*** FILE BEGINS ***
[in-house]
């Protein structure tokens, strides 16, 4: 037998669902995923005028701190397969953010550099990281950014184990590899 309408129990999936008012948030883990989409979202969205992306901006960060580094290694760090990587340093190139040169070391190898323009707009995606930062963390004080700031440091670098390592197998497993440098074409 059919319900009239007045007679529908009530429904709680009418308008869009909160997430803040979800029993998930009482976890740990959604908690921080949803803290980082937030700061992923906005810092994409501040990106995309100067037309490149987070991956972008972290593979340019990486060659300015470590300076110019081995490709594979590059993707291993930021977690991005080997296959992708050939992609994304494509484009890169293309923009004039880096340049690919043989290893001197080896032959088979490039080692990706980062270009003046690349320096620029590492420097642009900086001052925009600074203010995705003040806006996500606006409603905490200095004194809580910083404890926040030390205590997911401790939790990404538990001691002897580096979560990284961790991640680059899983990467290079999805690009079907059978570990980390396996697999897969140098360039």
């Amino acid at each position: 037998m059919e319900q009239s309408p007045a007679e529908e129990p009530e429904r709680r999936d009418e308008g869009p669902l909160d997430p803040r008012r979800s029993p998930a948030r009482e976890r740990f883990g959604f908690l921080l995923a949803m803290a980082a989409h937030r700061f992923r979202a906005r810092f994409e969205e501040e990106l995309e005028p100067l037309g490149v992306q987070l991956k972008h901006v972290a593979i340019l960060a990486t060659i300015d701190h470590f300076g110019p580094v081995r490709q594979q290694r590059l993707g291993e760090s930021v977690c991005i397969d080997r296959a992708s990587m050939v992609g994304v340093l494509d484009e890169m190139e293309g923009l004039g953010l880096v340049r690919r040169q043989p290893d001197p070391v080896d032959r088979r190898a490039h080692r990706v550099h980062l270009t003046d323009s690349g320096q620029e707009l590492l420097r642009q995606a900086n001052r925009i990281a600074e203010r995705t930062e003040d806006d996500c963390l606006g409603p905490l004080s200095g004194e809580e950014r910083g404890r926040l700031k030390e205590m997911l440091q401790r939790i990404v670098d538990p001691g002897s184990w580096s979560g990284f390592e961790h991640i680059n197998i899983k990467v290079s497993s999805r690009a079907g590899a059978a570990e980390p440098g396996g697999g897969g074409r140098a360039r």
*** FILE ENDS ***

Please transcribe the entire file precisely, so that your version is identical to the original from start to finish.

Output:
[in-house]
């Protein structure tokens, strides 16, 4: 037998669902995923005028701190397969953010550099990281950014184990590899 309408129990999936008012948030883990989409979202969205992306901006960060580094290694760090990587340093190139040169070391190898323009707009995606930062963390004080700031440091670098390592197998497993440098074409 059919319900009239007045007679529908009530429904709680009418308008869009909160997430803040979800029993998930009482976890740990959604908690921080949803803290980082937030700061992923906005810092994409501040990106995309100067037309490149987070991956972008972290593979340019990486060659300015470590300076110019081995490709594979590059993707291993930021977690991005080997296959992708050939992609994304494509484009890169293309923009004039880096340049690919043989290893001197080896032959088979490039080692990706980062270009003046690349320096620029590492420097642009900086001052925009600074203010995705003040806006996500606006409603905490200095004194809580910083404890926040030390205590997911401790939790990404538990001691002897580096979560990284961790991640680059899983990467290079999805690009079907059978570990980390396996697999897969140098360039």
């Amino acid at each position: 037998m059919e319900q009239s309408p007045a007679e529908e129990p009530e429904r709680r999936d009418e308008g869009p669902l909160d997430p803040r008012r979800s029993p998930a948030r009482e976890r740990f883990g959604f908690l921080l995923a949803m803290a980082a989409h937030r700061f992923r979202a906005r810092f994409e969205e501040e990106l995309e005028p100067l037309g490149v992306q987070l991956k972008h901006v972290a593979i340019l960060a990486t060659i300015d701190h470590f300076g110019p580094v081995r490709q594979q290694r590059l993707g291993e760090s930021v977690c991005i397969d080997r296959a992708s990587m050939v992609g994304v340093l494509d484009e890169m190139e293309g923009l004039g953010l880096v340049r690919r040169q043989p290893d001197p070391v080896d032959r088979r190898a490039h080692r990706v550099h980062l270009t003046d323009s690349g320096q620029e707009l590492l420097r642009q995606a900086n001052r925009i990281a600074e203010r995705t930062e003040d806006d996500c963390l606006g409603p905490l004080s200095g004194e809580e950014r910083g404890r926040l700031k030390e205590m997911l440091q401790r939790i990404v670098d538990p001691g002897s184990w580096s979560g990284f390592e961790h991640i680059n197998i899983k990467v290079s497993s999805r690009a079907g590899a059978a570990e980390p440098g396996g697999g897969g074409r140098a360039r």